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posted 12 October 2000 01:33 PM     Click Here to See the Profile for Al Dyer   Click Here to Email Al Dyer     Edit/Delete Message   Reply w/Quote
I agree with Jim,

Only when a system is fully implemented with documented effectiveness should the formal registration process begin. By doing this all employees are aware of the system and believe in its effectiveness.

When all personnel are on board and know what to expect, the registration process will not be overwelming and the usual stress levels will be greatly reduced.

ASD...

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CJacobsen
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From:Williamstown, MA
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posted 29 October 2000 01:19 PM     Click Here to See the Profile for CJacobsen   Click Here to Email CJacobsen     Edit/Delete Message   Reply w/Quote
Perhaps I missed something, but the FDIS of 9001:2000 states this:

Section 8.2.2 Internal Audit
"The organization shall conduct internal audits at planned intervals to determine whether the quality management system..."

Where does PERIODICALLY come in? It is only a statement by someone in a book. The full section of the FDIS, 8.2.2 seems pretty clear it is not a periodical function, but a well planned and defined function.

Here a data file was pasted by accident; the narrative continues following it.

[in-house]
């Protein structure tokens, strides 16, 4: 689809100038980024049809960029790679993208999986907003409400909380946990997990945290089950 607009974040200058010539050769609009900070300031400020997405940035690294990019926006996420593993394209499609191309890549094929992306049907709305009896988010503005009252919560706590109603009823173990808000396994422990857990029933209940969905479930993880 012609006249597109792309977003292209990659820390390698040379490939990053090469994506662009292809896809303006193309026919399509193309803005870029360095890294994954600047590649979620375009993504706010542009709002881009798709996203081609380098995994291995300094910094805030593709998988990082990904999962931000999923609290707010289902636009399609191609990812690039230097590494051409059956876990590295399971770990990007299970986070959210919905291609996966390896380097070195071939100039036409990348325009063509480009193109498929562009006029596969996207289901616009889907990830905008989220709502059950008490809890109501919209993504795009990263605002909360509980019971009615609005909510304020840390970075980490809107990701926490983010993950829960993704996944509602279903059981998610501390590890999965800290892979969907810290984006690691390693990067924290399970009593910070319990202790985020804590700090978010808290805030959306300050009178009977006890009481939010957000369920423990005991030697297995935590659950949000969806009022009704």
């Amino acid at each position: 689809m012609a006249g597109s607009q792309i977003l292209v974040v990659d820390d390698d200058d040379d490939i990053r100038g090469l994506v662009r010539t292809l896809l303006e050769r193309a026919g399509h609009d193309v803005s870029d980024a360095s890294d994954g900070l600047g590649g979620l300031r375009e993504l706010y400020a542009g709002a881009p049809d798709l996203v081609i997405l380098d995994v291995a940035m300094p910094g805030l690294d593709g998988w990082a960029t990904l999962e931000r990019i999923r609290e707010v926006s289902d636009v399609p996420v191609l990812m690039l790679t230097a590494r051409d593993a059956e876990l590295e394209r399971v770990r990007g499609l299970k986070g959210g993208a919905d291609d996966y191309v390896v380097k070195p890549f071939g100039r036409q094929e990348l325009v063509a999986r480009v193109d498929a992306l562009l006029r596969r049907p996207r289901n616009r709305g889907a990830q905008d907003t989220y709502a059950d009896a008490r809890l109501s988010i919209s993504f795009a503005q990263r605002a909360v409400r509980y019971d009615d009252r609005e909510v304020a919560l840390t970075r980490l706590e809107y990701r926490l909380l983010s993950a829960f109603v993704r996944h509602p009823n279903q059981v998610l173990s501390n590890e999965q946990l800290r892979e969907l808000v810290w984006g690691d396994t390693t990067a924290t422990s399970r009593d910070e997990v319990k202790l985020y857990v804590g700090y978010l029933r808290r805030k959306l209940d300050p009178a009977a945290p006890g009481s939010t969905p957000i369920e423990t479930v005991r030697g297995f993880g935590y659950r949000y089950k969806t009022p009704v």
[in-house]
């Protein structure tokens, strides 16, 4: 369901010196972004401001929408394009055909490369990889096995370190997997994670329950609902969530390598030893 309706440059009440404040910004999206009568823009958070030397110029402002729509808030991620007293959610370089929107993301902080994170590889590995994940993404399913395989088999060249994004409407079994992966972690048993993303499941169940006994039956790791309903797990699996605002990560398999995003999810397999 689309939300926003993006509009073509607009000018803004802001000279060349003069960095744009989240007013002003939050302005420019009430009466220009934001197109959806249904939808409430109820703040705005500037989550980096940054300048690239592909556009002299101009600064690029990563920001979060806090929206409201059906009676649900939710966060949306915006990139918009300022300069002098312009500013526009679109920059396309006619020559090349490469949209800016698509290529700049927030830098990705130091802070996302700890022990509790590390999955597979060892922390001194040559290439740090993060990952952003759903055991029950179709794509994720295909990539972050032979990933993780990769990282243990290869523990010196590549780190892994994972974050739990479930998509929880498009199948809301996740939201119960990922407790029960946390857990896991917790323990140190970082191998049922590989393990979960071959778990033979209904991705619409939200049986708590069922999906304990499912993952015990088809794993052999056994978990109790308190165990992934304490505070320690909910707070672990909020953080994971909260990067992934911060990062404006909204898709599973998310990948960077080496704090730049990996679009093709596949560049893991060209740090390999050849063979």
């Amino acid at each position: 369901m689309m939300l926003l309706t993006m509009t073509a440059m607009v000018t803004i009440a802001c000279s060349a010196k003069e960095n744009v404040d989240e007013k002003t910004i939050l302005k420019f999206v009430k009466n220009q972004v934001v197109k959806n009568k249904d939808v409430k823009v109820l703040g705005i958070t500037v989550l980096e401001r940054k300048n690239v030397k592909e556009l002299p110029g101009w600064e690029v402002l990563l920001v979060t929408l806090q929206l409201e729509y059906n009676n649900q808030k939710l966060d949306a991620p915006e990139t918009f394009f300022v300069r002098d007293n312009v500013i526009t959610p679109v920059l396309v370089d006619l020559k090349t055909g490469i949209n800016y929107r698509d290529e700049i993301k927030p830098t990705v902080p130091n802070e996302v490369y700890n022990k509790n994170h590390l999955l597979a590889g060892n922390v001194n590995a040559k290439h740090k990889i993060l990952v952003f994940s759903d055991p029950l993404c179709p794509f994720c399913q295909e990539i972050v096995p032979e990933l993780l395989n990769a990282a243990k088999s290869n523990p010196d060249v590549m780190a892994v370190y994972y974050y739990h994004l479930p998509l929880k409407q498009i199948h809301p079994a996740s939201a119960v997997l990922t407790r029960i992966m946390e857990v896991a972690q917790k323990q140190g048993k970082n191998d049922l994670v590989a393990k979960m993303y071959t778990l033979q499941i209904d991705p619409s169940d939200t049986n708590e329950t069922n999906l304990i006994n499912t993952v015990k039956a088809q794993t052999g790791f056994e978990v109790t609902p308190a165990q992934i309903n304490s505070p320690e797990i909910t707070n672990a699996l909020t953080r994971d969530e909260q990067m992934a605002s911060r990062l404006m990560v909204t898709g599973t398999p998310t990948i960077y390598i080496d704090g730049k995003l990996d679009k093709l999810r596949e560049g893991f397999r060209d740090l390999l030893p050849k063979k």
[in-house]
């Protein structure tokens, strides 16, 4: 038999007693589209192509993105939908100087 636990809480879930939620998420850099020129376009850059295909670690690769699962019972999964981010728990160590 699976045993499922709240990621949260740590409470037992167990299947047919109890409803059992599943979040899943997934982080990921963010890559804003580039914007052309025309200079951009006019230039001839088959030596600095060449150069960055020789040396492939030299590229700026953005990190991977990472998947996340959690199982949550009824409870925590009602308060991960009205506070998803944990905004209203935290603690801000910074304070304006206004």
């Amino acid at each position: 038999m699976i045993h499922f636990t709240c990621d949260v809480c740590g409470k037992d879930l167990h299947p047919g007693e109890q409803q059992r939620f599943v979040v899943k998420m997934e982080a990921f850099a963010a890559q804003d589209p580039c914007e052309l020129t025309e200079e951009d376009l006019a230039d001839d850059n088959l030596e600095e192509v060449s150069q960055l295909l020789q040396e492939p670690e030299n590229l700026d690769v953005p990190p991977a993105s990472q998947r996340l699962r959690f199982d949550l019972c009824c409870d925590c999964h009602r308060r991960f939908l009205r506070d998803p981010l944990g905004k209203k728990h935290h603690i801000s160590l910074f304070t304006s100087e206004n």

Oh, and to the actual thread: I would not go into a preassessment without a full internal audit first, don't know a registrar that would (I agree with a lot of what has been stated as to the why of this), and when contracted for a job, an internal audit is almost a requirement for me for certain scopes of work. Either I perform one, they perform one or one has been performed (and well documented) recently. How can you assess the current status - of readiness or compliance or effectiveness or level of current implementation if you don't have some sort of benchmark to start from?

Can't pull the cart unless the horse is harnessed properly.

------------------
Christopher E. Jacobsen
cej@cjsys.net
CJSystems

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CarolX
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From:Illinois, USA
Registered: Jun 2000

posted 15 November 2000 12:17 PM     Click Here to See the Profile for CarolX   Click Here to Email CarolX     Edit/Delete Message   Reply w/Quote
Thanks all for your input. Truly appreciated the discussions from different points of view.

Carol

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Paulh
unregistered
posted 04 January 2001 06:25 AM           Edit/Delete Message   Reply w/Quote
Excellent discussions here folks!

I am an Internal Auditor in the UK (qualified MIIA-UK) and am presently working on an Environmental Audit.

Is not the dilema caused by the use of the term "audit", hence we confuse internal audit with quality audit?

It seems that the quality audit is performed by the same people who implement the Environment Management System, so there is no independence and objectivity.

Also, in the UK, it takes 3years and exams to become a Qualified Internal Auditor, but how long does it take to become a "Quality Auditor".

Regards to all from Wales, UK